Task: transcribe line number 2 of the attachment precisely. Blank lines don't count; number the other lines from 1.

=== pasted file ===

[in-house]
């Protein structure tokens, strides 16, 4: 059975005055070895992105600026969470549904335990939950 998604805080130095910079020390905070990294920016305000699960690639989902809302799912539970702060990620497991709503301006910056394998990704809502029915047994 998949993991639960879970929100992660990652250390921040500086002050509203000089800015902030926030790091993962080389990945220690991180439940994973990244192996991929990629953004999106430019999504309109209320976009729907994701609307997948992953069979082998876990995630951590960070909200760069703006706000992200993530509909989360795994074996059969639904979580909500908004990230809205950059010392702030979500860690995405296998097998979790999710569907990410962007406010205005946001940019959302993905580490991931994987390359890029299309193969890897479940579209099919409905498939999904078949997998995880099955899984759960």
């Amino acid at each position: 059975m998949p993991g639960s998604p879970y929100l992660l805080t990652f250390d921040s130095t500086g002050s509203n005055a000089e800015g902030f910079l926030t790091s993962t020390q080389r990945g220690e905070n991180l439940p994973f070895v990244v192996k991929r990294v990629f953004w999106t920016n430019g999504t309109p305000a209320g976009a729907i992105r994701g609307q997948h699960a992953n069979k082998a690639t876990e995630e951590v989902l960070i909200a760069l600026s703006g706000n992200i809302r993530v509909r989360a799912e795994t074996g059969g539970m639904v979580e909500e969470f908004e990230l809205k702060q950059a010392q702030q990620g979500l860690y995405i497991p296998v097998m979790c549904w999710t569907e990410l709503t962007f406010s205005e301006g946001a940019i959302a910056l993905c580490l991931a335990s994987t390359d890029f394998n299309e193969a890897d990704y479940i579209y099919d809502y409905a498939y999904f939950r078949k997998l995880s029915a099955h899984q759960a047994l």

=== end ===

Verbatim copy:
């Protein structure tokens, strides 16, 4: 059975005055070895992105600026969470549904335990939950 998604805080130095910079020390905070990294920016305000699960690639989902809302799912539970702060990620497991709503301006910056394998990704809502029915047994 998949993991639960879970929100992660990652250390921040500086002050509203000089800015902030926030790091993962080389990945220690991180439940994973990244192996991929990629953004999106430019999504309109209320976009729907994701609307997948992953069979082998876990995630951590960070909200760069703006706000992200993530509909989360795994074996059969639904979580909500908004990230809205950059010392702030979500860690995405296998097998979790999710569907990410962007406010205005946001940019959302993905580490991931994987390359890029299309193969890897479940579209099919409905498939999904078949997998995880099955899984759960």